A version of this article appeared in print on October 17, 2010, on page TR4 of the New York edition of the New York Times
By Jennifer Margulis
Published: October 13, 2010
THE Oxford Hotel is just three blocks from Drake Park in Bend, Ore., a popular gathering spot where couples and families picnic and teenagers lazily hand-paddle down the Deschutes River on air mattresses. But it’s mattresses of another sort that are notable at the hotel. They are all-natural — no polyester or off-gassing here — and are purchased from a supplier less than three miles away.
The locally owned, 59-room Oxford Hotel (10 NW Minnesota Avenue; 877-440-8436; oxfordhotelbend.com; doubles from $239), which opened in January, also cleans its rooms with a nontoxic solution made from electrolyzed salt and water. The hotel is entirely powered by Columbia River Gorge wind farms and hydro dams through renewable energy credits provided by Pacific Power’s Blue Sky program. A rooftop garden is in the works, and is expected to yield herbs for the hotel’s kitchen by next summer.
It is not out of place among boutique hotels in the area. The Oxford is one of a growing number of establishments in the Pacific Northwest with a mission: to bring the combination of luxury and environmentally conscious lodging to a new level.
“What we’re doing is definitely pushing the envelope,” said Ben Perle, the hotel’s general manager. “I want to be a trendsetter and have more people be eco-conscious. But I’m careful how I phrase it. There’s so much greenwashing out there,” he said, using a term that indicates deceptive claims of environmental responsibility. “I never want to be labeled as that.”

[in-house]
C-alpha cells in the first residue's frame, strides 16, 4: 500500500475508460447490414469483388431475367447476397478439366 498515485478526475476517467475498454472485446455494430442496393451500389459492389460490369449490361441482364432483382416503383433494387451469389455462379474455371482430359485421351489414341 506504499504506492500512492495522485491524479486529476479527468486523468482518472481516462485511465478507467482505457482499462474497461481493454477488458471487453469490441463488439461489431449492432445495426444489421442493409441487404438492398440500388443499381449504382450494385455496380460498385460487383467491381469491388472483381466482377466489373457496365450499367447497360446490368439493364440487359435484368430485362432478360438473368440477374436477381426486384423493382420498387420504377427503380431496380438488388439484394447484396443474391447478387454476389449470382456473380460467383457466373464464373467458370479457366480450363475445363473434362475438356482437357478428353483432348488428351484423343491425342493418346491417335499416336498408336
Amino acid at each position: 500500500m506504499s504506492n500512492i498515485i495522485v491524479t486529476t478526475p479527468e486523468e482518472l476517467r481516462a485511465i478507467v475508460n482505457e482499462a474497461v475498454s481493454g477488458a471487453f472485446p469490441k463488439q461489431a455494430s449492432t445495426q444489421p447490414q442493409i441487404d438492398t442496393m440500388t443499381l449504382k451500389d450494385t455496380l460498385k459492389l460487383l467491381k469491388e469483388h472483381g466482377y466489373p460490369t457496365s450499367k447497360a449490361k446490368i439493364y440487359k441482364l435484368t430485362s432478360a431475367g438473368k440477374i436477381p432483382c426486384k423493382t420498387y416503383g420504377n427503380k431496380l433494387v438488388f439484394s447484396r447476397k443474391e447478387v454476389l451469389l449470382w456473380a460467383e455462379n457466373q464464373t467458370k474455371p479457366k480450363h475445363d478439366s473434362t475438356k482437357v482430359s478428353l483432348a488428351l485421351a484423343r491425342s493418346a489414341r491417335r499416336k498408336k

The décor at the Oxford is rustic — antler lamps and metal side tables shaped like tree stumps — but the atmosphere at the Heathman Hotel (1001 Southwest Broadway; 800-551-0011; heathmanportland.com; doubles from $249) in Portland, Ore., is decidedly upscale. Fine art, including original Warhols, adorn the walls of the hotel, which originally opened in 1927. The doorman wears beefeater red stockings and a white ruffle collar, and afternoon tea is offered. What guests may not know is that the tea court’s teal rococo-pattern couches are made from rubber tree sap and soy-based foam — installed during a remodeling in 2010.
“In an earthquake we could eat the furniture,” joked Chris Erickson, the general manager, who also spearheaded a 99 percent landfill-free bathroom remodeling in June 2009, using sustainably grown teak, installing recycled tile over existing flooring and donating old fixtures to the ReBuilding Center, a Portland business that reclaims used building materials.
“It’s not just that we copy paper on both sides,” Mr. Erickson said. “We do much more than that.”
Next year, the Gaia Shasta Hotel in Anderson, Calif. (4125 Riverside Place; 877-778-3977; gaiashasta.com; doubles from $109), will pull out the drip irrigation on its nine-and-a-half-acre property, which has been landscaped with drought-resistant vegetation like incense cedar and western redbud. The 120-room hotel south of Redding opened in December 2008 and features solar collection tubes that bring natural sunlight into the building, a laundry system that uses an environmentally sound ozone sterilization machine for the water, and a filtration system that recaptures 80 percent of wash water for reuse.
“It’s in the nature of the people who live in the Pacific Northwest to be environmentally conscious,” said Yuan-Sing Chang, project manager at the Gaia Shasta. “We have great weather, we’re outdoors, we have water and mountains and a direct connection to the environment.”